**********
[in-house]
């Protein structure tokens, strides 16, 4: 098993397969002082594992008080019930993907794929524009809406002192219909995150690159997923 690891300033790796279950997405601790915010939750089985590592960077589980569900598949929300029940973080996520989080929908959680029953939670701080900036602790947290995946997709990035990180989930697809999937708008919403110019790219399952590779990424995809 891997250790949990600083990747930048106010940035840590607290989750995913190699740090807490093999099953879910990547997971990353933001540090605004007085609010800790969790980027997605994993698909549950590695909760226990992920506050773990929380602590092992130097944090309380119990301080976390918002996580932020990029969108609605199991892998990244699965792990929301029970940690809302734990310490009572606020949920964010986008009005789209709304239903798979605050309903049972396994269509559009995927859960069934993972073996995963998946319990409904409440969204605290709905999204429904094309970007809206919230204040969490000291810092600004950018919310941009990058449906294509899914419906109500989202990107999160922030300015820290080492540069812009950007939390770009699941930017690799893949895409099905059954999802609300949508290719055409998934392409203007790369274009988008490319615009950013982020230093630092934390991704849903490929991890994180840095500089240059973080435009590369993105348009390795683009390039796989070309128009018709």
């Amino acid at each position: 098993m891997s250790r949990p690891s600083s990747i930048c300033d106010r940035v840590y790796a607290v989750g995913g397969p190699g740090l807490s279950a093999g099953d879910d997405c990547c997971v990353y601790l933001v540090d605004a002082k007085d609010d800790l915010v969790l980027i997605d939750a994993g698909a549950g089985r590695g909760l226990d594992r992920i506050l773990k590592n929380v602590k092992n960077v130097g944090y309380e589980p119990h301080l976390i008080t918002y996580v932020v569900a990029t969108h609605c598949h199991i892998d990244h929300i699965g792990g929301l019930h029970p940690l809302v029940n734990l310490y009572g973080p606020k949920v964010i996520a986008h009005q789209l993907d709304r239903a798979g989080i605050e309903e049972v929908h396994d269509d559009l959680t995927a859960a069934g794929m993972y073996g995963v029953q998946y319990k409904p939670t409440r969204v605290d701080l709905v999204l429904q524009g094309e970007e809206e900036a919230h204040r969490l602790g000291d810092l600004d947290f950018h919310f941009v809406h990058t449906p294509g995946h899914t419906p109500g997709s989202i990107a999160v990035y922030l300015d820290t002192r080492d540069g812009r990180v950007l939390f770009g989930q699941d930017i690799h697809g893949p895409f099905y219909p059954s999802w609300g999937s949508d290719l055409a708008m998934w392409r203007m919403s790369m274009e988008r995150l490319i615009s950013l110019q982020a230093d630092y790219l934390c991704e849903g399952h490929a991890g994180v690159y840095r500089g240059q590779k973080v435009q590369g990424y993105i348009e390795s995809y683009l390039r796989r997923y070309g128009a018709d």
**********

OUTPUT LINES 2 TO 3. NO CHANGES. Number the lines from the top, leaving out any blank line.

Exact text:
């Protein structure tokens, strides 16, 4: 098993397969002082594992008080019930993907794929524009809406002192219909995150690159997923 690891300033790796279950997405601790915010939750089985590592960077589980569900598949929300029940973080996520989080929908959680029953939670701080900036602790947290995946997709990035990180989930697809999937708008919403110019790219399952590779990424995809 891997250790949990600083990747930048106010940035840590607290989750995913190699740090807490093999099953879910990547997971990353933001540090605004007085609010800790969790980027997605994993698909549950590695909760226990992920506050773990929380602590092992130097944090309380119990301080976390918002996580932020990029969108609605199991892998990244699965792990929301029970940690809302734990310490009572606020949920964010986008009005789209709304239903798979605050309903049972396994269509559009995927859960069934993972073996995963998946319990409904409440969204605290709905999204429904094309970007809206919230204040969490000291810092600004950018919310941009990058449906294509899914419906109500989202990107999160922030300015820290080492540069812009950007939390770009699941930017690799893949895409099905059954999802609300949508290719055409998934392409203007790369274009988008490319615009950013982020230093630092934390991704849903490929991890994180840095500089240059973080435009590369993105348009390795683009390039796989070309128009018709």
């Amino acid at each position: 098993m891997s250790r949990p690891s600083s990747i930048c300033d106010r940035v840590y790796a607290v989750g995913g397969p190699g740090l807490s279950a093999g099953d879910d997405c990547c997971v990353y601790l933001v540090d605004a002082k007085d609010d800790l915010v969790l980027i997605d939750a994993g698909a549950g089985r590695g909760l226990d594992r992920i506050l773990k590592n929380v602590k092992n960077v130097g944090y309380e589980p119990h301080l976390i008080t918002y996580v932020v569900a990029t969108h609605c598949h199991i892998d990244h929300i699965g792990g929301l019930h029970p940690l809302v029940n734990l310490y009572g973080p606020k949920v964010i996520a986008h009005q789209l993907d709304r239903a798979g989080i605050e309903e049972v929908h396994d269509d559009l959680t995927a859960a069934g794929m993972y073996g995963v029953q998946y319990k409904p939670t409440r969204v605290d701080l709905v999204l429904q524009g094309e970007e809206e900036a919230h204040r969490l602790g000291d810092l600004d947290f950018h919310f941009v809406h990058t449906p294509g995946h899914t419906p109500g997709s989202i990107a999160v990035y922030l300015d820290t002192r080492d540069g812009r990180v950007l939390f770009g989930q699941d930017i690799h697809g893949p895409f099905y219909p059954s999802w609300g999937s949508d290719l055409a708008m998934w392409r203007m919403s790369m274009e988008r995150l490319i615009s950013l110019q982020a230093d630092y790219l934390c991704e849903g399952h490929a991890g994180v690159y840095r500089g240059q590779k973080v435009q590369g990424y993105i348009e390795s995809y683009l390039r796989r997923y070309g128009a018709d």